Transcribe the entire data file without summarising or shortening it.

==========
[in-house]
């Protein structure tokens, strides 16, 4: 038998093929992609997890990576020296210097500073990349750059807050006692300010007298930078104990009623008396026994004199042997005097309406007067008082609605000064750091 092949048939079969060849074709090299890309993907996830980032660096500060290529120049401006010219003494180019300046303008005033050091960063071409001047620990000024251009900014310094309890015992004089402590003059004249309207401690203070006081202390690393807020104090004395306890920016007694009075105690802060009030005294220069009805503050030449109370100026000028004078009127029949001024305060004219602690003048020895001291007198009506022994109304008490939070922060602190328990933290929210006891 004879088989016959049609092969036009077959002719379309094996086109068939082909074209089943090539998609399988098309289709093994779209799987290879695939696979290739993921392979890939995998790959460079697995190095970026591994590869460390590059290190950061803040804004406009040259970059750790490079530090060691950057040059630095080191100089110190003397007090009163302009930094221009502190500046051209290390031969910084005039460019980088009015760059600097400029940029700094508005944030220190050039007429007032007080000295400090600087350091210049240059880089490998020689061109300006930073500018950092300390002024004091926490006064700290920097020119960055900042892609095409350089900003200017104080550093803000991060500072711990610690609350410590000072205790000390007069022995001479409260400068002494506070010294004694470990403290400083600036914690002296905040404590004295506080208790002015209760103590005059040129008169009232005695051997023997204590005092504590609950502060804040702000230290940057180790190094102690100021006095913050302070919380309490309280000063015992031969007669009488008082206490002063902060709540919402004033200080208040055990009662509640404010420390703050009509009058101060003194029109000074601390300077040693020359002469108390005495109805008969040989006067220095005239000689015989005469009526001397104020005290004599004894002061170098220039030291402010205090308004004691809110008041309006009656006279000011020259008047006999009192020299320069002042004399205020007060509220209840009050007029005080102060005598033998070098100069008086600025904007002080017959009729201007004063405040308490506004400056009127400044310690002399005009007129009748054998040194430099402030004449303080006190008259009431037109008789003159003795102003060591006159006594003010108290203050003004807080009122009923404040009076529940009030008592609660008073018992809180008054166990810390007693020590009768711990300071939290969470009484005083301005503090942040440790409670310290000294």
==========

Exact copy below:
[in-house]
């Protein structure tokens, strides 16, 4: 038998093929992609997890990576020296210097500073990349750059807050006692300010007298930078104990009623008396026994004199042997005097309406007067008082609605000064750091 092949048939079969060849074709090299890309993907996830980032660096500060290529120049401006010219003494180019300046303008005033050091960063071409001047620990000024251009900014310094309890015992004089402590003059004249309207401690203070006081202390690393807020104090004395306890920016007694009075105690802060009030005294220069009805503050030449109370100026000028004078009127029949001024305060004219602690003048020895001291007198009506022994109304008490939070922060602190328990933290929210006891 004879088989016959049609092969036009077959002719379309094996086109068939082909074209089943090539998609399988098309289709093994779209799987290879695939696979290739993921392979890939995998790959460079697995190095970026591994590869460390590059290190950061803040804004406009040259970059750790490079530090060691950057040059630095080191100089110190003397007090009163302009930094221009502190500046051209290390031969910084005039460019980088009015760059600097400029940029700094508005944030220190050039007429007032007080000295400090600087350091210049240059880089490998020689061109300006930073500018950092300390002024004091926490006064700290920097020119960055900042892609095409350089900003200017104080550093803000991060500072711990610690609350410590000072205790000390007069022995001479409260400068002494506070010294004694470990403290400083600036914690002296905040404590004295506080208790002015209760103590005059040129008169009232005695051997023997204590005092504590609950502060804040702000230290940057180790190094102690100021006095913050302070919380309490309280000063015992031969007669009488008082206490002063902060709540919402004033200080208040055990009662509640404010420390703050009509009058101060003194029109000074601390300077040693020359002469108390005495109805008969040989006067220095005239000689015989005469009526001397104020005290004599004894002061170098220039030291402010205090308004004691809110008041309006009656006279000011020259008047006999009192020299320069002042004399205020007060509220209840009050007029005080102060005598033998070098100069008086600025904007002080017959009729201007004063405040308490506004400056009127400044310690002399005009007129009748054998040194430099402030004449303080006190008259009431037109008789003159003795102003060591006159006594003010108290203050003004807080009122009923404040009076529940009030008592609660008073018992809180008054166990810390007693020590009768711990300071939290969470009484005083301005503090942040440790409670310290000294």